Book Review: “The Bell Jar” (1963) by Sylvia Plath


“An Education” (2009) still.


“Sylvia Plath – interesting poetess whose tragic suicide was misinterpreted as romantic by the college girl mentality.”

Annie Hall (1977)

That quote is the perfect illustration of why it can be difficult to say that you love Sylvia Plath, especially for young women; her name and the title of her novel have become synonymous with a whole set of implications neither Plath nor the reader ever asked for.

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Reading List: Feminist Poetry


Picture Credit: Unicorn Parade Shop @ Etsy.

If you’re looking to smash the patriarchy and read some fantastic poetry at the same time, I have got some great reading recommendations for you.

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Reading List: Depression


Picture credit: Volkan Olmez.

The so-called ‘psychotically depressed’ person who tries to kill herself doesn’t do so out of quote ‘hopelessness’ or any abstract conviction that life’s assets and debits do not square. And surely not because death seems suddenly appealing. The person in whom Its invisible agony reaches a certain unendurable level will kill herself the same way a trapped person will eventually jump from the window of a burning high-rise. Make no mistake about people who leap from burning windows. Their terror of falling from a great height is still just as great as it would be for you or me standing speculatively at the same window just checking out the view; i.e. the fear of falling remains a constant. The variable here is the other terror, the fire’s flames: when the flames get close enough, falling to death becomes the slightly less terrible of two terrors. It’s not desiring the fall; it’s terror of the flames. And yet nobody down on the sidewalk, looking up and yelling ‘Don’t!’ and ‘Hang on!’, can understand the jump. Not really. You’d have to have personally been trapped and felt flames to really understand a terror way beyond falling.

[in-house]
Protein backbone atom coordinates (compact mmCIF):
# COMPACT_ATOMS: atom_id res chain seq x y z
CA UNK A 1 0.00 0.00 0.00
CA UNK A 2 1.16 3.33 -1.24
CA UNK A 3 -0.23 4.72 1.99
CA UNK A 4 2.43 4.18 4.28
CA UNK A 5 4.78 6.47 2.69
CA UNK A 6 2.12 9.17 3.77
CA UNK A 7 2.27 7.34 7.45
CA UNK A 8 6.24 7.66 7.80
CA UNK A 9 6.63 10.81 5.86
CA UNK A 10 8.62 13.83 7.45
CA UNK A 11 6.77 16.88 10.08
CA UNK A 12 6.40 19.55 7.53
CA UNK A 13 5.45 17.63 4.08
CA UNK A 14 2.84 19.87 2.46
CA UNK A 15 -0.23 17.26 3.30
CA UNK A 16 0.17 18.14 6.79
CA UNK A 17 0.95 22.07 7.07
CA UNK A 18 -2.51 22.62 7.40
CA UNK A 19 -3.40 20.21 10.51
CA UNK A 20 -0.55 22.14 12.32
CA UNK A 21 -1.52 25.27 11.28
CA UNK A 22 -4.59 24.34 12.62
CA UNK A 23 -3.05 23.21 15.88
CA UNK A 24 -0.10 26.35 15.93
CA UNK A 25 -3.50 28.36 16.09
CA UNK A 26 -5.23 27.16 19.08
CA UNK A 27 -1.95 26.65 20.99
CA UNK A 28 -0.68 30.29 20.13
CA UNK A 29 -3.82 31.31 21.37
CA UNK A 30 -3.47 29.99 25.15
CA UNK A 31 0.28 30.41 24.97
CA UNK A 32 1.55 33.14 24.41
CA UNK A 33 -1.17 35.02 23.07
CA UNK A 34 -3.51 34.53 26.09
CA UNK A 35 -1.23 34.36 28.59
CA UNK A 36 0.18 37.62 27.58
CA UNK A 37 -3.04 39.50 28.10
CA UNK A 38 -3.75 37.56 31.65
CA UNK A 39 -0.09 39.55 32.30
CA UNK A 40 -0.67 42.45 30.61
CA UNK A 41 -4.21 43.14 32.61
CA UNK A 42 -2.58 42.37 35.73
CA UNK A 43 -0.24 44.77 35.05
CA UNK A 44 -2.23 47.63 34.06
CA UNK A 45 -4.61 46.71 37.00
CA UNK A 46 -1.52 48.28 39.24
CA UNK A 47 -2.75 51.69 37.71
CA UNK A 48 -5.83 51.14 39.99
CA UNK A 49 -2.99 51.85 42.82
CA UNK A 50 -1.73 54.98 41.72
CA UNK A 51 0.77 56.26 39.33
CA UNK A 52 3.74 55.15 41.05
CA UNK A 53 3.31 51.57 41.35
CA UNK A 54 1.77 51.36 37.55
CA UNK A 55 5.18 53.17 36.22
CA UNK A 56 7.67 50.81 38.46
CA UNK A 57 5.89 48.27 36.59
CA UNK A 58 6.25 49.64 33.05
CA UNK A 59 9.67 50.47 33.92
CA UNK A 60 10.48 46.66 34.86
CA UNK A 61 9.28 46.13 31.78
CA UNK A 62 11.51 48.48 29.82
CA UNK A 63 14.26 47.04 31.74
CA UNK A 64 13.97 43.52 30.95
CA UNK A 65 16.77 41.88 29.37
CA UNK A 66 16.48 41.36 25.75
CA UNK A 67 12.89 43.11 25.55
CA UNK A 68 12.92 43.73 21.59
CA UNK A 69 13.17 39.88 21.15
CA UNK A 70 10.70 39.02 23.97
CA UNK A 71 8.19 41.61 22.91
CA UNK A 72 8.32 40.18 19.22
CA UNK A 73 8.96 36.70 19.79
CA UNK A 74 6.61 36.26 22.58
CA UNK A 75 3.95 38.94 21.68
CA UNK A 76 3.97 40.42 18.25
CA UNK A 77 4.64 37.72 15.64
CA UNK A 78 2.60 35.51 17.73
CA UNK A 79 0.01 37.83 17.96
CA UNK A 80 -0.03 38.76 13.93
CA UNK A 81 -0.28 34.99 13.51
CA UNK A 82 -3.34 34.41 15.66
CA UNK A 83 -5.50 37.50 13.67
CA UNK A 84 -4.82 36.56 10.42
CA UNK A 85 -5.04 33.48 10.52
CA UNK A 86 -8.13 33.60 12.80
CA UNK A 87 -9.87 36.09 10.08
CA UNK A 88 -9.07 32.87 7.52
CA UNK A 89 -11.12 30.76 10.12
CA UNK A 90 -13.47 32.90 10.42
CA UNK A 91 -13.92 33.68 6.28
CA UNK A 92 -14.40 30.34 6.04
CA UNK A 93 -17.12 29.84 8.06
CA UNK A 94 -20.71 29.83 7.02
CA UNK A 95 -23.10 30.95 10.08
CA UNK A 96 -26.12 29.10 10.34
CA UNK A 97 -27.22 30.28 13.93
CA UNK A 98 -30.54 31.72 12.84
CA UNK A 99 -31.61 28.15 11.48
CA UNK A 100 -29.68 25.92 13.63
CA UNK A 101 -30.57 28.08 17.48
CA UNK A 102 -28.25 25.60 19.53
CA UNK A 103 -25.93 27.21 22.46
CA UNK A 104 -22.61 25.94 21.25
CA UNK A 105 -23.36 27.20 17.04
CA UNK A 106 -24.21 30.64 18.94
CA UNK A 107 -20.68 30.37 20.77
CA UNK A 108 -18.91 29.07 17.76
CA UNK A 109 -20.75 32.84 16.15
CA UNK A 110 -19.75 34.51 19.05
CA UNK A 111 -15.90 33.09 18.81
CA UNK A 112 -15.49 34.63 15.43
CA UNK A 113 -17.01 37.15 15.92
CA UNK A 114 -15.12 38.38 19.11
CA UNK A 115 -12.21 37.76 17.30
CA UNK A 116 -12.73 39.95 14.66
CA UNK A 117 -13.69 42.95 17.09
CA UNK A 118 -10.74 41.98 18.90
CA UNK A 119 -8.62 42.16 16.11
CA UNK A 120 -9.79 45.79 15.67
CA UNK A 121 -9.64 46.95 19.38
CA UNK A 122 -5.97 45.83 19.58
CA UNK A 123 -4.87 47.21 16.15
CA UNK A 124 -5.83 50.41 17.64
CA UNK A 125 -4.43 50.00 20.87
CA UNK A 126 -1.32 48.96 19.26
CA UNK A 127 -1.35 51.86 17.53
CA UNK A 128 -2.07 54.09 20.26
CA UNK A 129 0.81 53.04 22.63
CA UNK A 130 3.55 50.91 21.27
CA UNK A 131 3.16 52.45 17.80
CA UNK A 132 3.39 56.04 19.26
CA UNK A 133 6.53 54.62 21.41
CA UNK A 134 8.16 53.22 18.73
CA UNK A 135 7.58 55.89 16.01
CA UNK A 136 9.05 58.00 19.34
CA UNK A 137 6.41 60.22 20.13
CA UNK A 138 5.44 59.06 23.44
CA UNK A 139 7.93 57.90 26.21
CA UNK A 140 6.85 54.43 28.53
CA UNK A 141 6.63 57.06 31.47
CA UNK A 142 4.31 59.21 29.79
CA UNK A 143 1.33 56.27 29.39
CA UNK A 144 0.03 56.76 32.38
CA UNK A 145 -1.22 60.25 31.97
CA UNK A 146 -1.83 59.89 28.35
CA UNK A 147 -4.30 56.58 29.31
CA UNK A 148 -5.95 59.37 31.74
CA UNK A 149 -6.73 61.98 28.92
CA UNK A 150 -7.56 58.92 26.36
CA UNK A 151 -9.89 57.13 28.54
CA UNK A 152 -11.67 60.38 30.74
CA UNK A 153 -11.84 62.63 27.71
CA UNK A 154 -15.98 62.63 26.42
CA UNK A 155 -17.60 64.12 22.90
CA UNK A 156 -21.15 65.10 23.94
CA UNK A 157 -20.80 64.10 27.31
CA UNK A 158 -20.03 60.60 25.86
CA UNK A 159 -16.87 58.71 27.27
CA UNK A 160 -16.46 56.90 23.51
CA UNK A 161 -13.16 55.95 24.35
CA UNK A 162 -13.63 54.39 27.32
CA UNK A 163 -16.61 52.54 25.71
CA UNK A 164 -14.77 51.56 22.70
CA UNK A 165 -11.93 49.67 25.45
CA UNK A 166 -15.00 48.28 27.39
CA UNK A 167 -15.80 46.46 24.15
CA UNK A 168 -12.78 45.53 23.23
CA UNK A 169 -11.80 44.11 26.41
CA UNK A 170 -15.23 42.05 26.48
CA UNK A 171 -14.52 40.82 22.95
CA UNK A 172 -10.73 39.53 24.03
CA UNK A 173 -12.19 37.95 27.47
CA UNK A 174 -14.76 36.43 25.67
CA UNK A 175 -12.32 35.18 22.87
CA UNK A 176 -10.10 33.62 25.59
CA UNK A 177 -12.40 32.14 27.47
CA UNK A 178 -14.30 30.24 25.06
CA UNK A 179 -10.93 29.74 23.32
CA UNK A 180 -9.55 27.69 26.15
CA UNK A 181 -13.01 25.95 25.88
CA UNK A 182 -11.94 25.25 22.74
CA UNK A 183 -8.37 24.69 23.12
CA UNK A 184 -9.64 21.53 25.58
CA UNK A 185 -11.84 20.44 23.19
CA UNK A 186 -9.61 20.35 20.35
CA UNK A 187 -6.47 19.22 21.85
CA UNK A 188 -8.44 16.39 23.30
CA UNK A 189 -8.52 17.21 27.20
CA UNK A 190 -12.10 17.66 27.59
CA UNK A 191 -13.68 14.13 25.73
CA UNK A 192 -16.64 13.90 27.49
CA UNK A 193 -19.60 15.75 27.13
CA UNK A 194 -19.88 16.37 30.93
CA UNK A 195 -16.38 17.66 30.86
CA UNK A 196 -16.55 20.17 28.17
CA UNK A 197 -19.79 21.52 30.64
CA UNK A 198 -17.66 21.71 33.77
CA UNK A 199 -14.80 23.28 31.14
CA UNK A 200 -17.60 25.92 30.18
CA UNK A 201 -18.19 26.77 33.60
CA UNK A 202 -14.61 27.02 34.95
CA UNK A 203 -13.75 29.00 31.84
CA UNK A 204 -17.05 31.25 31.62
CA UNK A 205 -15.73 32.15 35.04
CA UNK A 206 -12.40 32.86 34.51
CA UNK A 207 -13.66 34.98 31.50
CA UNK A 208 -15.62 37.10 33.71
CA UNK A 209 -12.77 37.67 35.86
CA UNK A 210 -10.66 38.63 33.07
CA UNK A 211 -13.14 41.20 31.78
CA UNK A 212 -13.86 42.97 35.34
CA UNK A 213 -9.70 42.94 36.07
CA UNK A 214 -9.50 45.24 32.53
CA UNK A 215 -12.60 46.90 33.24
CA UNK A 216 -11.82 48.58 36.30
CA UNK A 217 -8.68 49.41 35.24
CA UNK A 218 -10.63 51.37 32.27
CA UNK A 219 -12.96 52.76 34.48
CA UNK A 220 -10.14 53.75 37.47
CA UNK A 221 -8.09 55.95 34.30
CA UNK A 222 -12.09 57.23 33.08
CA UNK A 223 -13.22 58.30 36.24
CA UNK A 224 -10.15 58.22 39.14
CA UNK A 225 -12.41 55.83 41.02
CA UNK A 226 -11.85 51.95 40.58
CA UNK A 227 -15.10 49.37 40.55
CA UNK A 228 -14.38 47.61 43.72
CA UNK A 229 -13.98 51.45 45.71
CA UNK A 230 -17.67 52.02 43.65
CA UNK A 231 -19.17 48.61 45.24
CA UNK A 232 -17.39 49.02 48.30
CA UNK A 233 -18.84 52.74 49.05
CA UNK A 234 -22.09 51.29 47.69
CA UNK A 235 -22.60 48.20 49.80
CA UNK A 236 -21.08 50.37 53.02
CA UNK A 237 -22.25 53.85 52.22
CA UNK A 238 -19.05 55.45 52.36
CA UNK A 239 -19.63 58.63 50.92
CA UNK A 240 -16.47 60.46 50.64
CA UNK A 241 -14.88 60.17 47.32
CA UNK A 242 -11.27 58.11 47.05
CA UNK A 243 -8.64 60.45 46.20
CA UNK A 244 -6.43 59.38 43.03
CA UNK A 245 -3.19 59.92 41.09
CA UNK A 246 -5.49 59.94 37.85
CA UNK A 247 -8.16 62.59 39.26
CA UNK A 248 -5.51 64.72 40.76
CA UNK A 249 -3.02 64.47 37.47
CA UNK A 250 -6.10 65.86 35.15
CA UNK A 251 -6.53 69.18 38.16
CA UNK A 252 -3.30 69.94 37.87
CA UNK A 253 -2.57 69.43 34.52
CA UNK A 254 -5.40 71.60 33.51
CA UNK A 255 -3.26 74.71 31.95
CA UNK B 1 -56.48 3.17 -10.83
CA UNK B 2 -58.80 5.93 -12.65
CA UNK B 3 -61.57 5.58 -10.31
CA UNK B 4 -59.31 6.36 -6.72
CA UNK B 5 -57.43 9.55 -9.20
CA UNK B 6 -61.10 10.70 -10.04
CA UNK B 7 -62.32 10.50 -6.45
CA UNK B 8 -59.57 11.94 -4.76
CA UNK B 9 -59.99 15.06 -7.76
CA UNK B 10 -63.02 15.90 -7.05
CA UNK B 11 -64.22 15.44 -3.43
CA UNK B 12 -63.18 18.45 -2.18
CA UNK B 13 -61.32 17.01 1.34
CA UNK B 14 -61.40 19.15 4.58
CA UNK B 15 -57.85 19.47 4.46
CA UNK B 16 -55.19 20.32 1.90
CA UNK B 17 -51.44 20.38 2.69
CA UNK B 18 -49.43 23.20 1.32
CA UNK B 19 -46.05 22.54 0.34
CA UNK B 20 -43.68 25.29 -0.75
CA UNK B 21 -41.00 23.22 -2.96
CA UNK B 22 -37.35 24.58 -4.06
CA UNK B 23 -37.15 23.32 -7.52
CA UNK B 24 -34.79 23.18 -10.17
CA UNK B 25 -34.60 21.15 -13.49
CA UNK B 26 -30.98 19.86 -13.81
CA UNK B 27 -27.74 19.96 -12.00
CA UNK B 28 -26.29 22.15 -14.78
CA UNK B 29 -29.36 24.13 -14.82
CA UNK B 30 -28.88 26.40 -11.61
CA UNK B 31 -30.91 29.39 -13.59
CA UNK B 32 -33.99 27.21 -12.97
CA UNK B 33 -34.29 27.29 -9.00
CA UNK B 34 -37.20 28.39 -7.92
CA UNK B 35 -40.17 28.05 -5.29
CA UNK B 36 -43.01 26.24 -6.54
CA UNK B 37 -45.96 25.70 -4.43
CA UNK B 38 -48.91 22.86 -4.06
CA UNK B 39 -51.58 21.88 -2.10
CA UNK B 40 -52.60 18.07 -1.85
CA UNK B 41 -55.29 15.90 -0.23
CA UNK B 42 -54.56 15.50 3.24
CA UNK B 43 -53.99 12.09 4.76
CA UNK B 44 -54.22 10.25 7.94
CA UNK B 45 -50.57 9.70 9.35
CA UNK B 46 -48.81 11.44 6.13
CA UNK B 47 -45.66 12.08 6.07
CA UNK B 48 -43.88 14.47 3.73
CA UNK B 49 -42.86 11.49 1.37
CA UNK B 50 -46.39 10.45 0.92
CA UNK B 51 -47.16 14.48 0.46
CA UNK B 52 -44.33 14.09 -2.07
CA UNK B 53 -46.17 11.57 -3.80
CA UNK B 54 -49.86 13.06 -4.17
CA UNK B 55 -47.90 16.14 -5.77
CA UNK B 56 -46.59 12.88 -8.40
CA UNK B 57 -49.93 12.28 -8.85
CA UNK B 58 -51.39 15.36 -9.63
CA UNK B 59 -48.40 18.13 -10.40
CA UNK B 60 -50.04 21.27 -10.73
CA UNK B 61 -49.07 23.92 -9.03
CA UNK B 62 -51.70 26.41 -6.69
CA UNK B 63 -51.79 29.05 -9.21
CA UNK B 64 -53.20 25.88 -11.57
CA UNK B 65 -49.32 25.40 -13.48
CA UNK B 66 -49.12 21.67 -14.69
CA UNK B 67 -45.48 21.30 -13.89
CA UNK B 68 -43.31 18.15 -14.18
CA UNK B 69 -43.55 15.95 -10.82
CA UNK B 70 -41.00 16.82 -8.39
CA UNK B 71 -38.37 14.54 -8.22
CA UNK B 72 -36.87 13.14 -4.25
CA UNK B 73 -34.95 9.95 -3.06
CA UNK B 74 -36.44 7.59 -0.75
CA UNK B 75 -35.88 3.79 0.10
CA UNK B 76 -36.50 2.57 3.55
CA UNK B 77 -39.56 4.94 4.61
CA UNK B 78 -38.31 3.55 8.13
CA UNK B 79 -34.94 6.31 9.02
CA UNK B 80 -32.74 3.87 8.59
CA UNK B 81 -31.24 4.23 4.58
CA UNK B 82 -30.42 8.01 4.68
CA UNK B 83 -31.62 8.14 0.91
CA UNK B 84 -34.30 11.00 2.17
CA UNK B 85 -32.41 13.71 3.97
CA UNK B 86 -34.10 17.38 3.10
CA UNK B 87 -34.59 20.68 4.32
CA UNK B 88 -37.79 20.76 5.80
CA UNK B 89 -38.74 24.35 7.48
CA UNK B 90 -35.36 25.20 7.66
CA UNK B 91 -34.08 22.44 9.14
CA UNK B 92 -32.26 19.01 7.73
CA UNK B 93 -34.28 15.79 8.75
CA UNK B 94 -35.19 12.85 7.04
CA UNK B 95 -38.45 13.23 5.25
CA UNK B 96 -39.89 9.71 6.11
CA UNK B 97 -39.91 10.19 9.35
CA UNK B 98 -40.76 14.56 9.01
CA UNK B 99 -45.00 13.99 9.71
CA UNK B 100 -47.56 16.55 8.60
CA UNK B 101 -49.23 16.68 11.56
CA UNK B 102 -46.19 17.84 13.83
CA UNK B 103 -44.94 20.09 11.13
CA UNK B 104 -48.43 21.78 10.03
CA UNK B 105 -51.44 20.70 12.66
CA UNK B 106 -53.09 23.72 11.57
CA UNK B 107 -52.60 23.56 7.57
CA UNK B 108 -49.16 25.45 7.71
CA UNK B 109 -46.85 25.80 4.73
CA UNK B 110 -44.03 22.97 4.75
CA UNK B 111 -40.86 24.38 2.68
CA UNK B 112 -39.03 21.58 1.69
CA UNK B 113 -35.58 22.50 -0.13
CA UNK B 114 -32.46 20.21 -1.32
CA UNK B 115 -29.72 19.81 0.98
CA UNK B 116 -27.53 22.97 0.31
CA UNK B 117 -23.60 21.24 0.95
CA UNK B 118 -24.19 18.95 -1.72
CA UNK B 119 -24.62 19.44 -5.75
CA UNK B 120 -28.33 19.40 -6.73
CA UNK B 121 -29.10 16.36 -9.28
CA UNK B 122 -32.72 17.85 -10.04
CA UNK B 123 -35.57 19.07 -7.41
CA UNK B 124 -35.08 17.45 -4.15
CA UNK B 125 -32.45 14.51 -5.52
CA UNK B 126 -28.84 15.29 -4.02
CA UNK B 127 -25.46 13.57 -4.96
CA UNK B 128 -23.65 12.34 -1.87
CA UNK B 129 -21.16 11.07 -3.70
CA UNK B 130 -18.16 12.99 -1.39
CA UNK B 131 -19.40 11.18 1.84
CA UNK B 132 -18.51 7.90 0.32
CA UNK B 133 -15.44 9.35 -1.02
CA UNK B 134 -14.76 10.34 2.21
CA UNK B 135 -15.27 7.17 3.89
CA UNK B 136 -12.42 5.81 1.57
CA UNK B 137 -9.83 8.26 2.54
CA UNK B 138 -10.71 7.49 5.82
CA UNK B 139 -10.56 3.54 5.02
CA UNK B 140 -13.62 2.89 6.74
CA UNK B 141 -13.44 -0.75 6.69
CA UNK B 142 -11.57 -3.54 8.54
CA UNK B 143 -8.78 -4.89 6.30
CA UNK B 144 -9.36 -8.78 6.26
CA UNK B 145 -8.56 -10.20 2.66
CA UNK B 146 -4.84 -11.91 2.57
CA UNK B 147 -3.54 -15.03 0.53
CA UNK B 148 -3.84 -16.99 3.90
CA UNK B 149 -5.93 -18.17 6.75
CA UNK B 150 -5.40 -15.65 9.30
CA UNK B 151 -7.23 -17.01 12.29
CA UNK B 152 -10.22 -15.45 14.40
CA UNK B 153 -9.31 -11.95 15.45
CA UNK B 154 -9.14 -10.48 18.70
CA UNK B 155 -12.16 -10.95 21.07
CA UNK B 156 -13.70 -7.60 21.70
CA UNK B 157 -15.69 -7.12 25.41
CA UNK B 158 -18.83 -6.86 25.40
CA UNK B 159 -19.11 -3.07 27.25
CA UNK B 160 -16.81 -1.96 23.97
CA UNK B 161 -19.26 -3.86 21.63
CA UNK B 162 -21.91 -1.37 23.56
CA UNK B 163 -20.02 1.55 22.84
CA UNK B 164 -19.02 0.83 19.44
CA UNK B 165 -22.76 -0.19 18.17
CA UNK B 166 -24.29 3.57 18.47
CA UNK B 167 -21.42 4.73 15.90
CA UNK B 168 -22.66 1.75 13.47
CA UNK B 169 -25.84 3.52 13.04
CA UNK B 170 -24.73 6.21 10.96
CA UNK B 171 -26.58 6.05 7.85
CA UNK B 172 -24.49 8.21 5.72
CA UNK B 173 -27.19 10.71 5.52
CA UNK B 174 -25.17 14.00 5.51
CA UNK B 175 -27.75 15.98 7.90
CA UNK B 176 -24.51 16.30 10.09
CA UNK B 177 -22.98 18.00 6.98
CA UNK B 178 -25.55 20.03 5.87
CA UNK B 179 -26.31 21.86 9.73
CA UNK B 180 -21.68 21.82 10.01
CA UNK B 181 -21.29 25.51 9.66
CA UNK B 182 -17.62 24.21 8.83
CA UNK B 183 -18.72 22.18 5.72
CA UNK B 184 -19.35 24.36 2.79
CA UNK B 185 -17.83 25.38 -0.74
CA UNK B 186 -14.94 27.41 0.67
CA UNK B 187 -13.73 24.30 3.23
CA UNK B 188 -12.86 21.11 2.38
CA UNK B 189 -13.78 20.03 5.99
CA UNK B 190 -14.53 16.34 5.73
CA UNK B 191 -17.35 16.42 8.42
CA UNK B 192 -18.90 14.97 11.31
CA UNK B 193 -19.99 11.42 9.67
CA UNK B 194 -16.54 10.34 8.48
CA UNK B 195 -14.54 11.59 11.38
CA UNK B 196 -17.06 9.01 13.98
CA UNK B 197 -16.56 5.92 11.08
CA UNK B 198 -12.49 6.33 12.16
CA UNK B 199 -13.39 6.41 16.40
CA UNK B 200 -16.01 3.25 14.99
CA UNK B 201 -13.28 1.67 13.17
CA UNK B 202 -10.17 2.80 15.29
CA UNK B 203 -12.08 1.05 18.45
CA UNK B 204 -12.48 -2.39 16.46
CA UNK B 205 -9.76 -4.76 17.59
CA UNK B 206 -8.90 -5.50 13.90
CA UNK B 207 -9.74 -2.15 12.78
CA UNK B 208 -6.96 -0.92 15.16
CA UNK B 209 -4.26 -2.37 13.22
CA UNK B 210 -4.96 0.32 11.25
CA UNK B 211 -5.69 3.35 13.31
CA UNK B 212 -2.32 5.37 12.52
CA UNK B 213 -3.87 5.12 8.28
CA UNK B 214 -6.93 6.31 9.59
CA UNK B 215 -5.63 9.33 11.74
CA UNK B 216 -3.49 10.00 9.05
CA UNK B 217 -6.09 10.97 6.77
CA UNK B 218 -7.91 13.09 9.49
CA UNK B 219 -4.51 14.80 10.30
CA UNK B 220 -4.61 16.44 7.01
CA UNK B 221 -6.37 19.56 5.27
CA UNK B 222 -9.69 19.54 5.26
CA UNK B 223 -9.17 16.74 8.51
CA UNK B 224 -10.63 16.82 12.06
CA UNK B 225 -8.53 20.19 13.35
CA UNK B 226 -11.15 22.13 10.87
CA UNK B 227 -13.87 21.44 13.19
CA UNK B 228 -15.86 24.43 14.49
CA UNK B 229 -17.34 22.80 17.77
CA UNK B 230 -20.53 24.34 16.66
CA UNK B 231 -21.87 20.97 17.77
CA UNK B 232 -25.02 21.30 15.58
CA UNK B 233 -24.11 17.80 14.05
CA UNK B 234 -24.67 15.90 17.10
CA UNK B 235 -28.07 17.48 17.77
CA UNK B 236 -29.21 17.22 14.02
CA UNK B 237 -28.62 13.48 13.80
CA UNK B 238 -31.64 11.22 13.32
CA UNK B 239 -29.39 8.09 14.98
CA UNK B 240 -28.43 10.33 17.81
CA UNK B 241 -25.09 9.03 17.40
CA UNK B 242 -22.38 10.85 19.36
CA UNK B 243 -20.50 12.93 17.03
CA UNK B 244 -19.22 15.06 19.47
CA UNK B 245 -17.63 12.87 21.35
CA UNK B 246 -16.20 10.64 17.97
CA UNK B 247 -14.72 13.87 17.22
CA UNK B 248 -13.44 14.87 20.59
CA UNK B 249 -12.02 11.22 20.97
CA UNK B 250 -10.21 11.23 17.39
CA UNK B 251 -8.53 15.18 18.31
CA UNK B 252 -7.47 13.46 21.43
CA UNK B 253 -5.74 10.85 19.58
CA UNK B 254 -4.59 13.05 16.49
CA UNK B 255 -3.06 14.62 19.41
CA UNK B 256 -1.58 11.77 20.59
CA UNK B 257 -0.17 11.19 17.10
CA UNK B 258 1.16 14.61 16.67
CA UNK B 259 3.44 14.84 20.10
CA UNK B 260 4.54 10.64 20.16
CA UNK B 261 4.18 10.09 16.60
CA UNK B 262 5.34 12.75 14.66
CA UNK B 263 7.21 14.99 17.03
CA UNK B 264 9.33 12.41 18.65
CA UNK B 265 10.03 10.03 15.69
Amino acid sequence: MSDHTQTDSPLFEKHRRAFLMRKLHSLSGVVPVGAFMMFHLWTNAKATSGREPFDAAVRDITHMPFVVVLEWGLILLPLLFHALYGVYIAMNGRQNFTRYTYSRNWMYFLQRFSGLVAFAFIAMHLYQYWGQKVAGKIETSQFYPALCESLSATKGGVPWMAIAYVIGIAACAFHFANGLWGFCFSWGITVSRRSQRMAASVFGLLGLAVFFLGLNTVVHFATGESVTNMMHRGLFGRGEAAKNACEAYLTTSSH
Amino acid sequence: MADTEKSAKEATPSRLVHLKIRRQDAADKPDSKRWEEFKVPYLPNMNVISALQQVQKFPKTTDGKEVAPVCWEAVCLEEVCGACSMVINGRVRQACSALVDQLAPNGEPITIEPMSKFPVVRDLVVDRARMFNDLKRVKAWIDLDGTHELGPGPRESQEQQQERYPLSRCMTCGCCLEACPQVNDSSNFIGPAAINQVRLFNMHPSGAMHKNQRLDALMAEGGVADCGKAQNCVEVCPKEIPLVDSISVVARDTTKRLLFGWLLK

Infinite Jest (1996), David Foster Wallace.

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